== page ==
The journalist Glenn Greenwald said on Thursday that he was leaving The Intercept, the news website he helped found, claiming that it had refused to publish an article he wrote on Joseph R. Biden Jr. unless he removed sections that were critical of the Democratic presidential nominee.
Mr. Greenwald, who is best known for his role in making public the National Security Agency documents leaked by Edward Snowden in 2013, said in a statement that he would continue to publish his work at Substack, a digital platform for subscription newsletters.
“Today I sent my intention to resign from The Intercept, the news outlet I co-founded in 2013 with Jeremy Scahill and Laura Poitras, as well as from its parent company First Look Media,” Mr. Greenwald wrote in a Substack post.
“The final, precipitating cause is that The Intercept’s editors, in violation of my contractual right of editorial freedom, censored an article I wrote this week, refusing to publish it unless I remove all sections critical of Democratic presidential candidate Joe Biden, the candidate vehemently supported by all New-York-based Intercept editors involved in this effort at suppression.”
In his resignation post, Mr. Greenwald referred to “the Hunter Biden materials,” suggesting that the disputed article was about digital data taken from a laptop computer said to belong to the candidate’s son.
Mr. Greenwald joins a growing list of journalists who have left major media outlets to work largely on their own, a group that includes Andrew Sullivan, formerly of New York Magazine, and Matt Taibbi, formerly of Rolling Stone.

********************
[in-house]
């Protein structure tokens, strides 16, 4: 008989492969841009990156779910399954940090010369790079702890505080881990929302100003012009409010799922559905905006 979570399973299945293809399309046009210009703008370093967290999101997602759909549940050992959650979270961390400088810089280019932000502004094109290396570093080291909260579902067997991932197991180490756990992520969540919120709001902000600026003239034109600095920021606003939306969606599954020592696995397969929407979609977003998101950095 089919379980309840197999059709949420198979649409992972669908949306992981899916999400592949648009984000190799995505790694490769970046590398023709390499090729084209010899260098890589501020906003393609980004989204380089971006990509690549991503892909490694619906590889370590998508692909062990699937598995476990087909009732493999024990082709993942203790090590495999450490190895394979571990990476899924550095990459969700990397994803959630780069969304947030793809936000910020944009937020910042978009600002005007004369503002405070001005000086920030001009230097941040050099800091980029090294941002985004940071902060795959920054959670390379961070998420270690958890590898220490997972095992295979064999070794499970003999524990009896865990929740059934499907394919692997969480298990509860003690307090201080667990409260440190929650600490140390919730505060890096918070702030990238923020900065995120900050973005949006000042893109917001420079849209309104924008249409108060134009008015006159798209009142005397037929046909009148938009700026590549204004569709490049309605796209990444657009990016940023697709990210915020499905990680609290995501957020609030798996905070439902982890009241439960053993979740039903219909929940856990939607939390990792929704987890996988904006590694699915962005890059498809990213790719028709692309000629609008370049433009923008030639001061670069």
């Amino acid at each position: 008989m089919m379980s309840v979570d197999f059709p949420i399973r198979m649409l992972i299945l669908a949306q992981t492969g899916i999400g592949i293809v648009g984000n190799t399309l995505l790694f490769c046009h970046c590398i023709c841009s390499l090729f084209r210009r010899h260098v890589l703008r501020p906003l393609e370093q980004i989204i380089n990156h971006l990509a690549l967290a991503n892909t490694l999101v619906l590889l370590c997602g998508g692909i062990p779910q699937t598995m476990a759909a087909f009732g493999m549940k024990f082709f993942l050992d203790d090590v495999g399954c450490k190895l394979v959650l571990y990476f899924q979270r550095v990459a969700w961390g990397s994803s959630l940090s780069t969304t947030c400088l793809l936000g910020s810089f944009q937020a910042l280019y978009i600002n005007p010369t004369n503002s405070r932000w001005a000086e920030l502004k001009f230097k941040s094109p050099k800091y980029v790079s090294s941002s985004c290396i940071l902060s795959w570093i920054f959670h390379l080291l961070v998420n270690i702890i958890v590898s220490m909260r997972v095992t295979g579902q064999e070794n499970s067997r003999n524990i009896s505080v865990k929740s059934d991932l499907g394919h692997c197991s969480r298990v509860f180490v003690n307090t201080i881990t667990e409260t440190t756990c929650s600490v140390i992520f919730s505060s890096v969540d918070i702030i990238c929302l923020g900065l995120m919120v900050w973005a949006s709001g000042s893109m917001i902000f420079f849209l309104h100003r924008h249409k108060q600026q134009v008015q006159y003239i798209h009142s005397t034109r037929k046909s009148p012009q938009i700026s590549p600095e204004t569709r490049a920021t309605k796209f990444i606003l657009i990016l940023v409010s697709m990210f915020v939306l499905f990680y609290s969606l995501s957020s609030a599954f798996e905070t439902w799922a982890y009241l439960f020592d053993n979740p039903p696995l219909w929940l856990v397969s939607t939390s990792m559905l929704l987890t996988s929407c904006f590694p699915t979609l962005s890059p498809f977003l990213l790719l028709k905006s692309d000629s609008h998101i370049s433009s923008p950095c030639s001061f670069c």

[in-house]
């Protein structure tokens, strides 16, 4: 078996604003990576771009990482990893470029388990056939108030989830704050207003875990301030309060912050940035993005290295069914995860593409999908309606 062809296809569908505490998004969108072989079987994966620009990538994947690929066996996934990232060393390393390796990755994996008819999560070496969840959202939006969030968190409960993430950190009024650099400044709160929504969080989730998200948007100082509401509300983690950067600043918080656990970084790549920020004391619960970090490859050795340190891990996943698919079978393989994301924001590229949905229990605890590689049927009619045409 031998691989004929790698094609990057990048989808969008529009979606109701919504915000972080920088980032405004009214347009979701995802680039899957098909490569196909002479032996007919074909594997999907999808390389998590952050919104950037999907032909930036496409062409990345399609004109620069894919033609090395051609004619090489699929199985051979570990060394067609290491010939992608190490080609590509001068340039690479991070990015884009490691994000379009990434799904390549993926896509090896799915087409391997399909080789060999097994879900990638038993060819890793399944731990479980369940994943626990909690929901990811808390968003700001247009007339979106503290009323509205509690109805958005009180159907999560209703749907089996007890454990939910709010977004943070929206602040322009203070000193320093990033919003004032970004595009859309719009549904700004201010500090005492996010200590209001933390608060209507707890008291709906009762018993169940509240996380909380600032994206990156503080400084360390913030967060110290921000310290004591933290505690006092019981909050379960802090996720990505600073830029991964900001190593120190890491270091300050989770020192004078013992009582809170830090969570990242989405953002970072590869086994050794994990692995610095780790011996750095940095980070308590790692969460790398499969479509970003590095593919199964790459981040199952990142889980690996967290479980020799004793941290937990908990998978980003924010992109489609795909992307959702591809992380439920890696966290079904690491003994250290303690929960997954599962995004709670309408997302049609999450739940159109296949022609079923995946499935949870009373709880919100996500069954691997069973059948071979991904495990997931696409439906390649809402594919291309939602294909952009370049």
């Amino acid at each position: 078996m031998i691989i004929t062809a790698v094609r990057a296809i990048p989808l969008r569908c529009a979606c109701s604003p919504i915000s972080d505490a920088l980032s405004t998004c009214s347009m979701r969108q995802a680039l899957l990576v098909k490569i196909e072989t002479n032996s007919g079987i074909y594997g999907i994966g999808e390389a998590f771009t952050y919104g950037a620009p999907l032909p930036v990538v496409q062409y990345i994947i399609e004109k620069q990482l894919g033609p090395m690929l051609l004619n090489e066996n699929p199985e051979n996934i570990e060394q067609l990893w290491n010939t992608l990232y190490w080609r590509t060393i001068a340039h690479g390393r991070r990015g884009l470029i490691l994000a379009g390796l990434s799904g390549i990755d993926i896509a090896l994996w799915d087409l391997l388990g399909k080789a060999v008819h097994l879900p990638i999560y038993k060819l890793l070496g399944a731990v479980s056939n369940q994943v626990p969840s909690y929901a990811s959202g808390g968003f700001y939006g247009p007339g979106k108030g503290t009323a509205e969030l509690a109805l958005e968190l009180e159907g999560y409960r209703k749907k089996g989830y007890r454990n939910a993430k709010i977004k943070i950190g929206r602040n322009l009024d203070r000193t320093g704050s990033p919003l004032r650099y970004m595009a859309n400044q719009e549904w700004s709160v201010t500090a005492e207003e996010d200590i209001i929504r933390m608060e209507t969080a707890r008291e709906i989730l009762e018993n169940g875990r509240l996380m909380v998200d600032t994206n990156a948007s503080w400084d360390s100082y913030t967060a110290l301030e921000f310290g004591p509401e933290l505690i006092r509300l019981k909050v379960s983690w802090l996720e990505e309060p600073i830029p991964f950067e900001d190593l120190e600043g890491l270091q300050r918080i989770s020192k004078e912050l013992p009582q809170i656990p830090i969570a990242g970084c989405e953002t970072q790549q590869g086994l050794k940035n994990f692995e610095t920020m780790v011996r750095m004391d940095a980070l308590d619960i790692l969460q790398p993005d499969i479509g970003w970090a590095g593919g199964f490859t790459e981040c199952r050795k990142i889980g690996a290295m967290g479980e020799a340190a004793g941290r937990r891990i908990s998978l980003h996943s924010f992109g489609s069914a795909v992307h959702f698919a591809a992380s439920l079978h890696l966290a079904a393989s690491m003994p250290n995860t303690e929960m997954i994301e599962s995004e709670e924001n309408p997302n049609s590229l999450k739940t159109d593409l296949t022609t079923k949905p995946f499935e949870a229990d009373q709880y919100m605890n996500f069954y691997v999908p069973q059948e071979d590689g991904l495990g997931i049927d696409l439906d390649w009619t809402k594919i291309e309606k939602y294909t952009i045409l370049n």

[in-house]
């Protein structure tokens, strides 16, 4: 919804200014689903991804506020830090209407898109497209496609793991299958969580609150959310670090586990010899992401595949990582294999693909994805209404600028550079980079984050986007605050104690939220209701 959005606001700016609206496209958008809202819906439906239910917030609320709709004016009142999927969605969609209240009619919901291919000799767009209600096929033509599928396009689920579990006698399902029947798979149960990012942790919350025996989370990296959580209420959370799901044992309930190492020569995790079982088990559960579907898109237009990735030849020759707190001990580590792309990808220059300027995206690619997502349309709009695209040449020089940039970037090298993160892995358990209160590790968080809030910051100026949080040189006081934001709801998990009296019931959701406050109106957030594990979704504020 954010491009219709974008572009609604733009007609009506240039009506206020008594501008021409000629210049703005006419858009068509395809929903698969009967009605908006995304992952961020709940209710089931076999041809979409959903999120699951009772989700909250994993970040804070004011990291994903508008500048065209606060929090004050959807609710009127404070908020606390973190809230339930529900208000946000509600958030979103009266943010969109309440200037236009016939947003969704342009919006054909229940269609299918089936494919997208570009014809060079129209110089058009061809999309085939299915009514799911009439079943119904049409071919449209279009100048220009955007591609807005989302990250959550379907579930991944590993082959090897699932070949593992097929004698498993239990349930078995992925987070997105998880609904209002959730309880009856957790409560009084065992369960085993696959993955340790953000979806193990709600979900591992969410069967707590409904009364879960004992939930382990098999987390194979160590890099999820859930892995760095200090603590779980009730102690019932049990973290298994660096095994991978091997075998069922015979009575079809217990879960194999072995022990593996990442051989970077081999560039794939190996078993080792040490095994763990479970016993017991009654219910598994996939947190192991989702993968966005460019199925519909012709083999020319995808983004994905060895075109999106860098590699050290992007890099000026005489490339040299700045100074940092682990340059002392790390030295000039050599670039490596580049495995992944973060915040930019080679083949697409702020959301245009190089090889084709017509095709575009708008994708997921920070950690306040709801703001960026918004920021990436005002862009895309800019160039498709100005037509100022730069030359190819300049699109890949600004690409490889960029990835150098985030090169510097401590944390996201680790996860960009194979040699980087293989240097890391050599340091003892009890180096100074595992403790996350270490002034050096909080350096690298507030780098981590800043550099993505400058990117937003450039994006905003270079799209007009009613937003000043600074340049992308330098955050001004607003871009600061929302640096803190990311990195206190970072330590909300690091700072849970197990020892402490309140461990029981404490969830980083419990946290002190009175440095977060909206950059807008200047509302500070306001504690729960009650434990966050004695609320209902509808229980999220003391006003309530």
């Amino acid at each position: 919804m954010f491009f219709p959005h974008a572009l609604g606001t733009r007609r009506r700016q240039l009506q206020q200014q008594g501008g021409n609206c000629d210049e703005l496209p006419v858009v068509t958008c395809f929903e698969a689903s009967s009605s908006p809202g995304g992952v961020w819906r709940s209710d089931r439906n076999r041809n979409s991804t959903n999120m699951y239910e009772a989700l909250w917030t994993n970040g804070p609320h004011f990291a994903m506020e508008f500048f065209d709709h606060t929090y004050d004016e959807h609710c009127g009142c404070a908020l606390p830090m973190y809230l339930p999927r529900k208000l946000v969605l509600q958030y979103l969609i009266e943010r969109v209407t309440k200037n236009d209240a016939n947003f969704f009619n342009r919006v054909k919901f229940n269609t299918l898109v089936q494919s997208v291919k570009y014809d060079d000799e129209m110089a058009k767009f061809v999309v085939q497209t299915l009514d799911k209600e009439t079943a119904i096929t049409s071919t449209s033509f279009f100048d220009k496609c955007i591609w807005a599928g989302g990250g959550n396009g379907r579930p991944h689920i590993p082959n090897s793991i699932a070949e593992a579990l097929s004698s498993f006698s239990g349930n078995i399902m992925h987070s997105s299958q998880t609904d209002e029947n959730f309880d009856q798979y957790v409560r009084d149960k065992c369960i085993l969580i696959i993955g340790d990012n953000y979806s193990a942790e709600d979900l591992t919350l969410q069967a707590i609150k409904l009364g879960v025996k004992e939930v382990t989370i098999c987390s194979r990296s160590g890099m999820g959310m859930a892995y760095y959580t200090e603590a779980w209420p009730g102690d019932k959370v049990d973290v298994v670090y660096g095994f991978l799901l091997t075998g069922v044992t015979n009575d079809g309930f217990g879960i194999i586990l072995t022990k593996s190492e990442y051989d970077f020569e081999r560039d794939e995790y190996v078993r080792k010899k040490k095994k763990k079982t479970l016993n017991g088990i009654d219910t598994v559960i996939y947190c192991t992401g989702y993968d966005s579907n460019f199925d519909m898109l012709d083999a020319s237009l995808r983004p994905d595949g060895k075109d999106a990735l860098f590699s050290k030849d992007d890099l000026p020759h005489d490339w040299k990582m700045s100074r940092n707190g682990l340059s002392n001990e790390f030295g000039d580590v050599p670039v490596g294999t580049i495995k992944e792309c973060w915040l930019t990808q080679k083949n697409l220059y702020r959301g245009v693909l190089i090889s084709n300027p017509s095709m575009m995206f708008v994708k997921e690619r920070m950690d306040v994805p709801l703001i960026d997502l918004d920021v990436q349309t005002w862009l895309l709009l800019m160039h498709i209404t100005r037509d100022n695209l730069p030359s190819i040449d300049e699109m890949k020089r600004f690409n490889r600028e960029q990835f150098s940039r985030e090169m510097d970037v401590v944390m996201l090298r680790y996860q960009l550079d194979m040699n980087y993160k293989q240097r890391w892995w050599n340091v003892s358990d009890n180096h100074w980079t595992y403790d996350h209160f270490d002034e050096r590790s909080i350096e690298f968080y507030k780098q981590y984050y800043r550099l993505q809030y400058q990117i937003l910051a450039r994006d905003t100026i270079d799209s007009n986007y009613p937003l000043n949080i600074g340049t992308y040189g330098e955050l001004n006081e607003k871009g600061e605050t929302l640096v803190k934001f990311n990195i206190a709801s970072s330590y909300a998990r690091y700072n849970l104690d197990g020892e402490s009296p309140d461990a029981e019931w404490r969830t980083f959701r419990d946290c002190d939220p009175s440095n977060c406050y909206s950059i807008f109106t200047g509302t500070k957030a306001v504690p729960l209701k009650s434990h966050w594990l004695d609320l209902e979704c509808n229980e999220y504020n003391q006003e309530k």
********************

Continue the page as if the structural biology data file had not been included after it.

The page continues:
“Glenn Greenwald’s decision to resign from The Intercept stems from a fundamental disagreement over the role of editors in the production of journalism and the nature of censorship,” Betsy Reed, the editor in chief of The Intercept, said in a statement.
She added that his post about his departure from the news site was “teeming with distortions and inaccuracies — all of them designed to make him appear a victim, rather than a grown person throwing a tantrum.”
Ms. Reed’s statement also included some qualified praise.
“We have the greatest respect for the journalist Glenn Greenwald used to be, and we remain proud of much of the work we did with him over the past six years,” she wrote. “It is Glenn who has strayed from his original journalistic roots, not The Intercept.”
Mr. Greenwald founded The Intercept with Ms. Poitras, a filmmaker, and Mr. Scahill in 2013, with backing from the eBay billionaire Pierre Omidyar.
In his Substack post, Mr. Greenwald wrote that he had been considering starting his own media outlet before making the decision to leave The Intercept.